It’s a real simple message of just do what you love and don’t try to pretend to do something that isn’t in your heart and soul. I mean that’s exactly what has given us a chance to do this as a career. That’s how all these bands start, that’s how we approach writing our music, that’s how we approach the way we look, that’s how we approach the way we dress up the stage. It’s about being nothing that you’re not, y’know, just be true to yourself and do what you genuinely have fun doing. And then that lends a certain air that people pick up on, y’know, it gives out a vibe that people pick up on and appreciate. People love to see people having a good time, so why pretend?
Oh definitely. So some of your songs have been used commercially and in pop culture, like ‘Sweet Mountain River’ was used in the game ‘Rocksmith 2014’ and ‘Old Train’ was used in an episode of ‘Orphan Black’ – is that a big success for you?
Yeah, like we don’t write with the intention of ‘let’s get these songs in movies’ but I guess the way that we write music lends itself well to that kind of thing. We’ve been used for a lot of sports teams, for their goal songs like in North America with the NHL and with NASCAR, they just licensed our whole album to use over the season. It tends to be a lot of sports and action movies which use it all, y’know.
Yeah, it definitely has that vibe about it.
Yeah, and you know what it does, it really exposes us to a tonne of people who would never be exposed to us otherwise, and that’s the key to expanding your fan base, right?
And it’s just really awesome to see that even if we don’t get much money from it, it’s all about that exposure.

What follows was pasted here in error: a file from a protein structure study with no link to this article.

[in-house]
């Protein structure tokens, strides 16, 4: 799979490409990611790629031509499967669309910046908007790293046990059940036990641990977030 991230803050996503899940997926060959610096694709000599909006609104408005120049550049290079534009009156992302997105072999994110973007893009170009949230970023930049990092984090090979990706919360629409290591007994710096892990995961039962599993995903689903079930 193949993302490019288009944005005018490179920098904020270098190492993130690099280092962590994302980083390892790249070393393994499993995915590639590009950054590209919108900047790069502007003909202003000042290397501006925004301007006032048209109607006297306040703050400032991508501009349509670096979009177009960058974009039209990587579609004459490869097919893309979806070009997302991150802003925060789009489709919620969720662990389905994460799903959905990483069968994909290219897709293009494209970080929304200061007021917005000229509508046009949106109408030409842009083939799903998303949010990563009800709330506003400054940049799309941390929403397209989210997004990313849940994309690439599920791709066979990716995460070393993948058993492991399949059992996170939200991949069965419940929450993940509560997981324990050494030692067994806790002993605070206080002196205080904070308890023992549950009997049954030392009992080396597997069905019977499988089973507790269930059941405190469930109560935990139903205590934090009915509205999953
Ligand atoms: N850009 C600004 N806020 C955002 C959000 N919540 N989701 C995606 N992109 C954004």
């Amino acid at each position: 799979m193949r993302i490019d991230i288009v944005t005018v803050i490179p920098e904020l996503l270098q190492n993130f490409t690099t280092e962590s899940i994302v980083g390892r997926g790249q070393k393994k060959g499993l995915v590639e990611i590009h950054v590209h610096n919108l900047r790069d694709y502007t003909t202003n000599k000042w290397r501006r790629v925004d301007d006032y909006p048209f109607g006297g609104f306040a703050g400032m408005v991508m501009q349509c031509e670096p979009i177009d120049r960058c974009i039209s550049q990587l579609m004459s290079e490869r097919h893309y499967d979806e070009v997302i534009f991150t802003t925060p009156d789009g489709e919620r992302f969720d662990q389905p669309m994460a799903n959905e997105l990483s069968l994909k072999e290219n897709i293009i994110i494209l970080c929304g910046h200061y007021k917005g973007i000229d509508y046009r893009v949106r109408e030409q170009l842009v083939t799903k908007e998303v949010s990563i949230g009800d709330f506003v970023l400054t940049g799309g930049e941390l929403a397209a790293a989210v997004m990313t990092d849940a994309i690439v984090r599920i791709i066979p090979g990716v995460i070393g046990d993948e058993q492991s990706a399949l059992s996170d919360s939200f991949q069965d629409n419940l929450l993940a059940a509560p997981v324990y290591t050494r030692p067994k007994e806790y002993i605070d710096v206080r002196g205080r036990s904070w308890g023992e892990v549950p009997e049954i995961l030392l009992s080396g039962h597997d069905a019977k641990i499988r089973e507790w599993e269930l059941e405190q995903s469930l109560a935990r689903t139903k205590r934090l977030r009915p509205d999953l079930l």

And finally, if you could give some advice to anyone who wanted to start a career in music, like start a band or something, what would it be?
It would be pretty much like what I was telling you about our message and our vibe and all, like don’t try to play music that you’re not really feeling from your soul because it’s gonna come through as fake. Play music that you really enjoy and that you really believe in and you’re gonna believe what you’re playing when you’re doing it and, like I said, that’s one of the biggest things for a crowd to gravitate towards a band, is that feeling, that vibe. You just wanna be like ‘they’re just some dudes having fun; I’m a dude having fun!’ That’s kind of the message: just do what you think is true and try and make smart decisions. Like it’s a tough business, it’s a really tough business, so just try and be as likeable as you can and not let people cloud your judgement with pie in the sky kind of vibes, y’know?
Monster Truck’s new album Sittin’ Heavy is available now through Mascot Records and is available to stream on Spotify.